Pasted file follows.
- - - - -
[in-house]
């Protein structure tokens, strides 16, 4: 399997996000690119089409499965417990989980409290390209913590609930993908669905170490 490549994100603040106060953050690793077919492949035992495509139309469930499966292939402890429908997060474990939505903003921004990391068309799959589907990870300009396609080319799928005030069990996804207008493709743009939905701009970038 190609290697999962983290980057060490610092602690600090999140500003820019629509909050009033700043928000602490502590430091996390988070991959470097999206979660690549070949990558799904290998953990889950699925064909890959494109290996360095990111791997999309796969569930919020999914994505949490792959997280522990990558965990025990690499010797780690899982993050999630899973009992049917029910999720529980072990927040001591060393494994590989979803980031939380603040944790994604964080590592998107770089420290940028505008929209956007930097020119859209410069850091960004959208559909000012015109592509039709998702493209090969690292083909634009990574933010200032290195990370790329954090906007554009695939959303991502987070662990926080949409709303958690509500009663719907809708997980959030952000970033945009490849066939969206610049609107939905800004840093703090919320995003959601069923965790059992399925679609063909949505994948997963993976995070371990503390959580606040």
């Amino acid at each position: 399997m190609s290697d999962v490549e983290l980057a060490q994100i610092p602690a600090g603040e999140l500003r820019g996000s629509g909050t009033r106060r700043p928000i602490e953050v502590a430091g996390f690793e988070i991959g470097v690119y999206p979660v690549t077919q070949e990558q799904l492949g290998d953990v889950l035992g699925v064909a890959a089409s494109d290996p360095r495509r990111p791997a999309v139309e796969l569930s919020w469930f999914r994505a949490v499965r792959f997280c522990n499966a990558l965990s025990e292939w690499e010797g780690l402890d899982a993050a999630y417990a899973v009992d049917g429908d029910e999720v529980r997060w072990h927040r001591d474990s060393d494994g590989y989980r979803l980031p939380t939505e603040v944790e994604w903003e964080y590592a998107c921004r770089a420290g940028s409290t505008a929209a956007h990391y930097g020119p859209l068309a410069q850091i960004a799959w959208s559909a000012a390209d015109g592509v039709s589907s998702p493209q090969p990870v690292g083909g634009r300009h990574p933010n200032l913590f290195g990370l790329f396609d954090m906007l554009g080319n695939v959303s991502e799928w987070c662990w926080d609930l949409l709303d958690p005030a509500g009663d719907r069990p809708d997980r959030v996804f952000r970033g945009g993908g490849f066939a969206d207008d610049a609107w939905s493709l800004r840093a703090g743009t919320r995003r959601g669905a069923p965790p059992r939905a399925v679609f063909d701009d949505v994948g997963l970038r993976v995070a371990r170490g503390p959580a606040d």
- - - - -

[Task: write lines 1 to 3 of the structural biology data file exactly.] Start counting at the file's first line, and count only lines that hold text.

[in-house]
């Protein structure tokens, strides 16, 4: 399997996000690119089409499965417990989980409290390209913590609930993908669905170490 490549994100603040106060953050690793077919492949035992495509139309469930499966292939402890429908997060474990939505903003921004990391068309799959589907990870300009396609080319799928005030069990996804207008493709743009939905701009970038 190609290697999962983290980057060490610092602690600090999140500003820019629509909050009033700043928000602490502590430091996390988070991959470097999206979660690549070949990558799904290998953990889950699925064909890959494109290996360095990111791997999309796969569930919020999914994505949490792959997280522990990558965990025990690499010797780690899982993050999630899973009992049917029910999720529980072990927040001591060393494994590989979803980031939380603040944790994604964080590592998107770089420290940028505008929209956007930097020119859209410069850091960004959208559909000012015109592509039709998702493209090969690292083909634009990574933010200032290195990370790329954090906007554009695939959303991502987070662990926080949409709303958690509500009663719907809708997980959030952000970033945009490849066939969206610049609107939905800004840093703090919320995003959601069923965790059992399925679609063909949505994948997963993976995070371990503390959580606040």
């Amino acid at each position: 399997m190609s290697d999962v490549e983290l980057a060490q994100i610092p602690a600090g603040e999140l500003r820019g996000s629509g909050t009033r106060r700043p928000i602490e953050v502590a430091g996390f690793e988070i991959g470097v690119y999206p979660v690549t077919q070949e990558q799904l492949g290998d953990v889950l035992g699925v064909a890959a089409s494109d290996p360095r495509r990111p791997a999309v139309e796969l569930s919020w469930f999914r994505a949490v499965r792959f997280c522990n499966a990558l965990s025990e292939w690499e010797g780690l402890d899982a993050a999630y417990a899973v009992d049917g429908d029910e999720v529980r997060w072990h927040r001591d474990s060393d494994g590989y989980r979803l980031p939380t939505e603040v944790e994604w903003e964080y590592a998107c921004r770089a420290g940028s409290t505008a929209a956007h990391y930097g020119p859209l068309a410069q850091i960004a799959w959208s559909a000012a390209d015109g592509v039709s589907s998702p493209q090969p990870v690292g083909g634009r300009h990574p933010n200032l913590f290195g990370l790329f396609d954090m906007l554009g080319n695939v959303s991502e799928w987070c662990w926080d609930l949409l709303d958690p005030a509500g009663d719907r069990p809708d997980r959030v996804f952000r970033g945009g993908g490849f066939a969206d207008d610049a609107w939905s493709l800004r840093a703090g743009t919320r995003r959601g669905a069923p965790p059992r939905a399925v679609f063909d701009d949505v994948g997963l970038r993976v995070a371990r170490g503390p959580a606040d």